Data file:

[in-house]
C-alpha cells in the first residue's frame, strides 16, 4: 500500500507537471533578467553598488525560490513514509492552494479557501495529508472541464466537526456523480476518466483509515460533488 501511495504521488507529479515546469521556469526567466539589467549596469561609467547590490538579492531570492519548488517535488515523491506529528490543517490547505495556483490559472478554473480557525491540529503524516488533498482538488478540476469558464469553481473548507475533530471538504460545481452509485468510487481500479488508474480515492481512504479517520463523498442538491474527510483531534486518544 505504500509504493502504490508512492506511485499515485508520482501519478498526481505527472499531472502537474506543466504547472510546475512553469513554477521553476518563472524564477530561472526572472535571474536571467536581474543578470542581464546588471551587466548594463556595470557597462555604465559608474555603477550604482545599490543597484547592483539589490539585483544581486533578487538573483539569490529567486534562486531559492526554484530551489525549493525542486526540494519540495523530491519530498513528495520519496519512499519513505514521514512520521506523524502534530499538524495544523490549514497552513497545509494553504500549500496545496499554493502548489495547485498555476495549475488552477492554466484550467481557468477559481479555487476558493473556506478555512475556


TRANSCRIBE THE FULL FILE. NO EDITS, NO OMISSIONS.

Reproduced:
[in-house]
C-alpha cells in the first residue's frame, strides 16, 4: 500500500507537471533578467553598488525560490513514509492552494479557501495529508472541464466537526456523480476518466483509515460533488 501511495504521488507529479515546469521556469526567466539589467549596469561609467547590490538579492531570492519548488517535488515523491506529528490543517490547505495556483490559472478554473480557525491540529503524516488533498482538488478540476469558464469553481473548507475533530471538504460545481452509485468510487481500479488508474480515492481512504479517520463523498442538491474527510483531534486518544 505504500509504493502504490508512492506511485499515485508520482501519478498526481505527472499531472502537474506543466504547472510546475512553469513554477521553476518563472524564477530561472526572472535571474536571467536581474543578470542581464546588471551587466548594463556595470557597462555604465559608474555603477550604482545599490543597484547592483539589490539585483544581486533578487538573483539569490529567486534562486531559492526554484530551489525549493525542486526540494519540495523530491519530498513528495520519496519512499519513505514521514512520521506523524502534530499538524495544523490549514497552513497545509494553504500549500496545496499554493502548489495547485498555476495549475488552477492554466484550467481557468477559481479555487476558493473556506478555512475556